Add the following line to the beginning of resetGame():

VRGameOverCanvas.enabled = false;

Replace GameOver() with:

public void GameOver(bool didIWin) {
    isGameOver = true;
    _didIWin = didIWin;
    string finalTxt = (_didIWin) ? "You won!" : "Too bad";
    if (GvrViewer.Instance.VRModeEnabled) {
        VRGameOverCanvas.enabled = true;
        VRGameOverTxt.text = finalTxt;
    } else {
        gameOverCanvas.enabled = true;
        gameOverTxt.text = finalTxt;

This displays the proper canvas and text objects, depending on whether or not you’re in VR mode (GvrViewer.Instance.VRModeEnabled).

After you’ve saved your script, you’ll need to assign the correct objects to the new public variables.

Find the GameController script in the inspector. Click on the target next to each of the new variables, and select VRGameOverCanvas object as your VR Game Over Canvas variable and the VRGameOverTxt object as your VR Game Over Txt variable.


Note: Are you wondering why you’re going through the trouble of supporting two canvases instead of just changing the existing one? Because eventually, you’re going to support both top-down and VR mode. Stay tuned!

If you were to run your game now, you would see that it properly shows the end-game screen in VR mode. You can look up and down and see the different parts of your interface; all that’s missing is a way for you to click that Play Again button.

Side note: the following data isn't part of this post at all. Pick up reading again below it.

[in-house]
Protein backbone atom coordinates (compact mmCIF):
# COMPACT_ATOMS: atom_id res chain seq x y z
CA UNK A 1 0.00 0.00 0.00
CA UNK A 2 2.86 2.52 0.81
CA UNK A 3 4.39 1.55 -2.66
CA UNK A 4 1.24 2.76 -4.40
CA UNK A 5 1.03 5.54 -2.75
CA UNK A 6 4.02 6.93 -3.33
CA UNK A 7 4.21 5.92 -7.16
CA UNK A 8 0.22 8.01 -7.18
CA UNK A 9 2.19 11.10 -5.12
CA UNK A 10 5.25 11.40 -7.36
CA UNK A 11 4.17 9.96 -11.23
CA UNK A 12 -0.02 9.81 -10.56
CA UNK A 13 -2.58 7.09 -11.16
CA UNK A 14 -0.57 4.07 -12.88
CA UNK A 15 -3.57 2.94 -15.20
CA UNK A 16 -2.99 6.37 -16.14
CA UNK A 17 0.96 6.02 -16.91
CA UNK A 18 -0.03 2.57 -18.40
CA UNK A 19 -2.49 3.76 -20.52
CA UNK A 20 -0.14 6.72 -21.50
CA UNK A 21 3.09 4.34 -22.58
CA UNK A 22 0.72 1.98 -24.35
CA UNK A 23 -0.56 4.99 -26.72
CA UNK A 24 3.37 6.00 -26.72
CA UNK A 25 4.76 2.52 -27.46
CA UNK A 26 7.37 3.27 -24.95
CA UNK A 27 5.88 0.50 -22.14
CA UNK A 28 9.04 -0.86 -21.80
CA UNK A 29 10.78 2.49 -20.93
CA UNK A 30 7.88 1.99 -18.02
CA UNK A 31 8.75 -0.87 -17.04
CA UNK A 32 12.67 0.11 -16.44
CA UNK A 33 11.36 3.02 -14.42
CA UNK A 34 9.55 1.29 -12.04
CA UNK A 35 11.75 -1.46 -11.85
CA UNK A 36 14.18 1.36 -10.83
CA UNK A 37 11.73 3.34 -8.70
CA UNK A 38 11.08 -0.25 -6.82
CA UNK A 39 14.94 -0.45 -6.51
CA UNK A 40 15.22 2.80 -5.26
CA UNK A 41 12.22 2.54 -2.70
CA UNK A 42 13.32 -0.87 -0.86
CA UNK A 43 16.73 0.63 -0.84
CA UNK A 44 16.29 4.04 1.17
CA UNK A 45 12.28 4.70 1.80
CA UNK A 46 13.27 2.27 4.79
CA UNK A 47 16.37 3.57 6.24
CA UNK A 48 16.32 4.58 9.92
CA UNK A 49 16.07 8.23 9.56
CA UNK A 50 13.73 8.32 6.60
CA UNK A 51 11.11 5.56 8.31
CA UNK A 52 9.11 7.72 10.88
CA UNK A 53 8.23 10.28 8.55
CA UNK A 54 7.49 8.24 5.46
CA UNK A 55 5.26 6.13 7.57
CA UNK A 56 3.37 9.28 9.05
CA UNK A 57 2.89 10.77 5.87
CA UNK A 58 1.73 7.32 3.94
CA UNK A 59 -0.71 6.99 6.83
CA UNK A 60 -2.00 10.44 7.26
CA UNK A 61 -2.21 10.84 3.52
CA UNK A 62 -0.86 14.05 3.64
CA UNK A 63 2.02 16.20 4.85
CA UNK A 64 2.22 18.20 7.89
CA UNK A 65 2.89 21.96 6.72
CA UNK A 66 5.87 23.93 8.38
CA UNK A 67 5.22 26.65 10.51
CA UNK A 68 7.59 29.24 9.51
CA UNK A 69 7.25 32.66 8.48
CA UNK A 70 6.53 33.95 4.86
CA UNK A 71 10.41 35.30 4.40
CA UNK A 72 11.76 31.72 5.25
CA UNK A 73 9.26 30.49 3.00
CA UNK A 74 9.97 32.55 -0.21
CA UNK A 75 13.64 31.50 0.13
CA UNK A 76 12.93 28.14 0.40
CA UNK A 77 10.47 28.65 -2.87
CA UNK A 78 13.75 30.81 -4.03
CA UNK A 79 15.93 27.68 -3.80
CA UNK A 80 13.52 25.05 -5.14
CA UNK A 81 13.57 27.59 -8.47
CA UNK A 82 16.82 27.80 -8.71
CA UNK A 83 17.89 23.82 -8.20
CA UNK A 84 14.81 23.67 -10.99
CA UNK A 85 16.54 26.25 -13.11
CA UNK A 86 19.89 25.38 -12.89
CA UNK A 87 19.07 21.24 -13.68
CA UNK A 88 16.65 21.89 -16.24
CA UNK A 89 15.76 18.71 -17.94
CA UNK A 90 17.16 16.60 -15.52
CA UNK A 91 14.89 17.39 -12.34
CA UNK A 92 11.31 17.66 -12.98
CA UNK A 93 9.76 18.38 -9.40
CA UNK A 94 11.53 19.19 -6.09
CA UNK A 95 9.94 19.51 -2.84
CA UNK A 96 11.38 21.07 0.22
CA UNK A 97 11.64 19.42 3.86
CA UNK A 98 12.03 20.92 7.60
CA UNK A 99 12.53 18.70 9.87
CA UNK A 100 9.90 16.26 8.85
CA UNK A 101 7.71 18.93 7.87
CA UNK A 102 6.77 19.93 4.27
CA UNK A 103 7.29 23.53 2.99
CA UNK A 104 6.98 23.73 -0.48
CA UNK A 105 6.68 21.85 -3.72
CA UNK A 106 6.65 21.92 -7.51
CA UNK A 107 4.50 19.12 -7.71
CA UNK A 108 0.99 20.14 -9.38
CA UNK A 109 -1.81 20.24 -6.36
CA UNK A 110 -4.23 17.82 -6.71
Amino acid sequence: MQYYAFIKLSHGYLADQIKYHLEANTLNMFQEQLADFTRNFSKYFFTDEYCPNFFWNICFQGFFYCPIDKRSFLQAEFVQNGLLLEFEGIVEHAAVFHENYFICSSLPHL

Note: At least, this is how it should look in theory.

In practice, there is a bug in Unity (starting with 5.3.4p2) where World Space GUI canvases don’t render onto a RenderTexture, which is what the GoogleVR SDK uses for distortion correction — the fisheye look you see in the two cameras.

As a temporary workaround, you can go to your GvrMain object and in the Gvr Viewer component, change Distortion Correction to None.

Turning off distortion correction in Google VR[

Turning off distortion correction in Google VR

This means that you may see some slight distortion when you try your app in a Cardboard viewer, but at least you’ll be able to see your GUI. :]

Adding Gaze Input

Luckily, Unity has built-in support for “Treating the center point of the camera as a mouse cursor” when using a world-space GUI canvas, but you need to provide an extra script to make it work in VR space.

First, expand GvrMain\Head in the Hierarchy. Find the Main Camera there and rename it to VR Main Camera